First review I've written, but I wanted to tell you how much I enjoy reading your stories. Just fantastic!
Author's Response: Thank you.
It's always good to hear from a reader.-N-
I was so surprised to see a new story from you! It put a bright spot in what turned out to be a cold and rainy day.
Anyway, this was a beautiful chapter! I sometimes forget the tragicness of Harry's past, since we know so little of what went on, and this was a nice addition that almost brought a tear to my eye. It's quite terrible how the Dursley's treated Harry. I like how you delicately put in the "vulnerable" side of Harry, something we don't often see in the books. It definitely adds another humanizing element to him and is very humbling.
An excellent, excellent job. I'm very much looking forward to more!
Because of holidays, and other real life issues, it’s been some time since I updated anything. That’s about to change.
Harry tries to keep his vulnerable side well hidden. It’s probably fortunate that Draco never knew about it, because with his ability to exploit weak spots (Ron’s poverty issues and Hermione’s confidence issues) he could have really got to Harry, too. I’ve always thought of Harry as vulnerable, perhaps I haven’t shown it before, but it’s there.
Beautifully written as always!!
Author's Response: Thank you. -N-
I was completely overjoyed when I got an email telling me that you had posted a new story. :D
As per usual, you did a fantastic job. This really hits home. Harry, based on what we see read about in the books and saw in his Occulemency classes, doesn't let on to anybody about how awful his past really was. This just seems to be a deeper look into what Harry feels. I doubt that he'll ever fully retell his childhood horror stories.
A sad beginning, but I'm curious for more. Will there be a focus on Harry's past, or will the story take a happier turn?
It wasn’t until I started writing this story that I realised that, by sending James to a Muggle school, Harry was placing James in situations he himself had faced as a child. The decision will stir up a lot of suppressed memories. I think that, over the years, Ginny will find out a lot about Harry’s childhood.
This will be no more than three chapters, and the rest will take a happier turn.
Bloody Dursleys! We hates them.
But what did happen to James' letter?
Yes we do.Good question, all will be revealed.
This is really wonderful! I love it when you end up writing a story you didn't expect to, it's such a treat for those of use who follow your writing. I can only hope you continue to jot down a few notes!
As for the story itself, I have to echo Fenella in saying that you really handled Harry's abusive childhood in such a simple and touching way without making it overdone. Harry really has such a tortured past (figuratively, I hope), and yet he turns out as such a nice guy, but it really completes his character to see him have moments of going back to "that frightened little boy".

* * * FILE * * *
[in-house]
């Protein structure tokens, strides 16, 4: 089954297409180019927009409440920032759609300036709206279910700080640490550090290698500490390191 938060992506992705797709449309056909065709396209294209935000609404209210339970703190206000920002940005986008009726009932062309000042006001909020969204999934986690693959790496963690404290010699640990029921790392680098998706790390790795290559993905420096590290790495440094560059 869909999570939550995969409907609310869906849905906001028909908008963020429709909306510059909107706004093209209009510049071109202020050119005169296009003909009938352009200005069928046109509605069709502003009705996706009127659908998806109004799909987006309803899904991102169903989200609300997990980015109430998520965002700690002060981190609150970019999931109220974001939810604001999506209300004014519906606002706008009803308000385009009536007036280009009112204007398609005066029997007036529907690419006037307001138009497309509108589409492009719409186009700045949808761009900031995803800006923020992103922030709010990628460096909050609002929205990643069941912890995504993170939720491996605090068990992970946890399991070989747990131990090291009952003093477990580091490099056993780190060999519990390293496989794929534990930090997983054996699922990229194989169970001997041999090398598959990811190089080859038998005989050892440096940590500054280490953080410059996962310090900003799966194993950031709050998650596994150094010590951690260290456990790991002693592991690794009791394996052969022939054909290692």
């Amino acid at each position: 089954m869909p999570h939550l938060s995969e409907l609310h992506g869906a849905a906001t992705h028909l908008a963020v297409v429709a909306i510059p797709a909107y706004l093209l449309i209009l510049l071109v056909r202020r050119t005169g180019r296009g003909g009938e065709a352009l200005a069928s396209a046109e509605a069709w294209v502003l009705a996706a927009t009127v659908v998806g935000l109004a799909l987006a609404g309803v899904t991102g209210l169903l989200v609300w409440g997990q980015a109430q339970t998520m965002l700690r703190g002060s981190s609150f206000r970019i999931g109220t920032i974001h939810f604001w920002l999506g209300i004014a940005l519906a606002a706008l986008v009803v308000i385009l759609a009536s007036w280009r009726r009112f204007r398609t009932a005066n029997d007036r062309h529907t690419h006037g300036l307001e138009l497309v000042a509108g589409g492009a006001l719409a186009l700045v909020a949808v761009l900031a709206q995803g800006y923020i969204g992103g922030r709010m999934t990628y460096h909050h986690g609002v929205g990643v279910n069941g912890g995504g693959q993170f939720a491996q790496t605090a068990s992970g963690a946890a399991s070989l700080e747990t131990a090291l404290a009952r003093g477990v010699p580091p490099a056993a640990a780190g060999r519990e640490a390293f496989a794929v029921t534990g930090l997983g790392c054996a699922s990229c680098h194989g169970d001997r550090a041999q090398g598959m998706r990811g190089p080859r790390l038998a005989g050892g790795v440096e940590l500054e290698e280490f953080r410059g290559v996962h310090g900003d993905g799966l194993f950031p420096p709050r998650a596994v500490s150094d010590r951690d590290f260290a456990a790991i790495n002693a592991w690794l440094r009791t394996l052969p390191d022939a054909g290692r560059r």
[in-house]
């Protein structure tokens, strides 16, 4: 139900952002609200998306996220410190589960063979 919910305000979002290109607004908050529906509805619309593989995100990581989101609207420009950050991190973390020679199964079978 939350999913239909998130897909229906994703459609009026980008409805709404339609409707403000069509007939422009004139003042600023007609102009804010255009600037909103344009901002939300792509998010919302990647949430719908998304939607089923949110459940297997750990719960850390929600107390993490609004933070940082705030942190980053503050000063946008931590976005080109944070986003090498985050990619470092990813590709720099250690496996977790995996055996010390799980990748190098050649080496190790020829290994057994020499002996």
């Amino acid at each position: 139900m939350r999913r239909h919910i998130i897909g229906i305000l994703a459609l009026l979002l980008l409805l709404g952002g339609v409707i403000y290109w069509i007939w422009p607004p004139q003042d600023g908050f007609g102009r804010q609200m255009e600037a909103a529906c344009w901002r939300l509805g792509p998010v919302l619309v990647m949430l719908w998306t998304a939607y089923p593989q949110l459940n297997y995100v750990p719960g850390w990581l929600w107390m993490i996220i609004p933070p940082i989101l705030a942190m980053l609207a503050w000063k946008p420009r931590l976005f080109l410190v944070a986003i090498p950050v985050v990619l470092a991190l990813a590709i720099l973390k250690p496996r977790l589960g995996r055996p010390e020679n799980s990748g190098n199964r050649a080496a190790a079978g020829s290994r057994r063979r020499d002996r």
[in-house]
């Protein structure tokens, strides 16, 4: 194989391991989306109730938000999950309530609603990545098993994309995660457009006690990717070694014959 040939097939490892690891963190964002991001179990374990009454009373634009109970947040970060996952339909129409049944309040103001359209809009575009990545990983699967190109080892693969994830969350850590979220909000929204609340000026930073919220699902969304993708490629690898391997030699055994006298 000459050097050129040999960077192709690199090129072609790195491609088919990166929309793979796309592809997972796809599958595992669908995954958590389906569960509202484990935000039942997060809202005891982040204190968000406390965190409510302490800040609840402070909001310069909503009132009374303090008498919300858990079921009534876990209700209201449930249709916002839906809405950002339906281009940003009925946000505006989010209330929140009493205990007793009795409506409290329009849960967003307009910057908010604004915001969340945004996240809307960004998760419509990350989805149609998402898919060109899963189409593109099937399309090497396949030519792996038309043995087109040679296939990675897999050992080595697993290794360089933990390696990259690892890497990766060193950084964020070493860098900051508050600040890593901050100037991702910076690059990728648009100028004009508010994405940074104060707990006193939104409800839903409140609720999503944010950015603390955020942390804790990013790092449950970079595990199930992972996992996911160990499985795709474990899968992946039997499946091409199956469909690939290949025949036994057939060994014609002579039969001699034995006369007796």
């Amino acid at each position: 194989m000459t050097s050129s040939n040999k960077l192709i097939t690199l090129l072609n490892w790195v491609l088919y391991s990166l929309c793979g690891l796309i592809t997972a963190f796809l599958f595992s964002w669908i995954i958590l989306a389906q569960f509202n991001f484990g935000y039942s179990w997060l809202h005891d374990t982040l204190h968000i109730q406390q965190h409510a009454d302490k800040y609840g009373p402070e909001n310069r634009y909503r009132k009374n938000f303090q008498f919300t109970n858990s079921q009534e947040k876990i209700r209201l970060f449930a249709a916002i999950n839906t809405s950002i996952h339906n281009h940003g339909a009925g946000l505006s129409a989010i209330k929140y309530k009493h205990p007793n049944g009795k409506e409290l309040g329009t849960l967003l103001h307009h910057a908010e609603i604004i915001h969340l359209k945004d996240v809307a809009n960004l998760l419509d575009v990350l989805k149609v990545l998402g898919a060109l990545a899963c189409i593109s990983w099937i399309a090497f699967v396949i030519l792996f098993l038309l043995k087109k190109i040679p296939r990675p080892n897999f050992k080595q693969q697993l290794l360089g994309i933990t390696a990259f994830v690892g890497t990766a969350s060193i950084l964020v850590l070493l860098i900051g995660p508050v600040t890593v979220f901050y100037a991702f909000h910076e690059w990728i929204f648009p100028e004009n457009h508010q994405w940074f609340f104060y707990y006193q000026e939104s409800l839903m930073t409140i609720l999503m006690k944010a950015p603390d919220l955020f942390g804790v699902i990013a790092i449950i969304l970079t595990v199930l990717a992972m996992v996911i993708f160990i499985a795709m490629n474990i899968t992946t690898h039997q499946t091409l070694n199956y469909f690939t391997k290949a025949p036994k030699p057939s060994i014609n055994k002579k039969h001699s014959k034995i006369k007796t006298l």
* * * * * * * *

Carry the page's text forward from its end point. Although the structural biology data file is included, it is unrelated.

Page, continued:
Can't wait to see what's next!
Author's Response: Thanks for the review.
This was, as I said, a story which took a twist while I was writing it. The second chapter is only notes.I didn’t want to make too much of Harry’s suffering, as I’m certain that it’s something he downplays. I think that it will be years before Ginny discovers everything.
Next, H&P, probably.-N-
Lovely story, it's great hearing about what happened to Harry before the stories start and it's a bit like a new chapter of "Strangers at Drakeshaugh" ... my favourite story on MNFF!!!
Author's Response: Thank you. I have several stories about the Potters at Drakeshaugh piling up in my head. I hope to at least get one more done before the end of the year. (it may be called A Very Drakeshaugh Christmas, or it may be called Annie Charlton and the Very Big Santa – I haven’t decided). -N-
Seeing a story from you always makes my day, and this did the job! I love how everything fits into your timeline, or 'one big story' as I think you put it on your author's page.
With regard to this, all I can say is wow. I think it can be all too easy to forget the extent to which Harry suffered as a child, and I love how you've managed to convey this in such a simple, concise manner without overdoing the emotion. When I saw the abuse warning I guessed that the story would include a flashback to Harry's own childhood as I couldn't quite see a way you could have needed such a warning for James.
A lovely piece, touching with just the right amount of brutal honesty. I hope this means you might be updating Strangers at Drakeshaugh soon!
Fenella, thanks for the review.
Every so often I make a mistake with my timeline, but the post-kids section is fairly well plotted out now and the one big story (made of lots of little stories) continues.
Harry himself reminded me of his youth. The flashback wasn’t originally part of the plan. But as I wrote, Harry started to get a bit maudlin, and I realised that this story wasn’t simply about James. I hope to update Strangers and H&P within the next couple of weeks.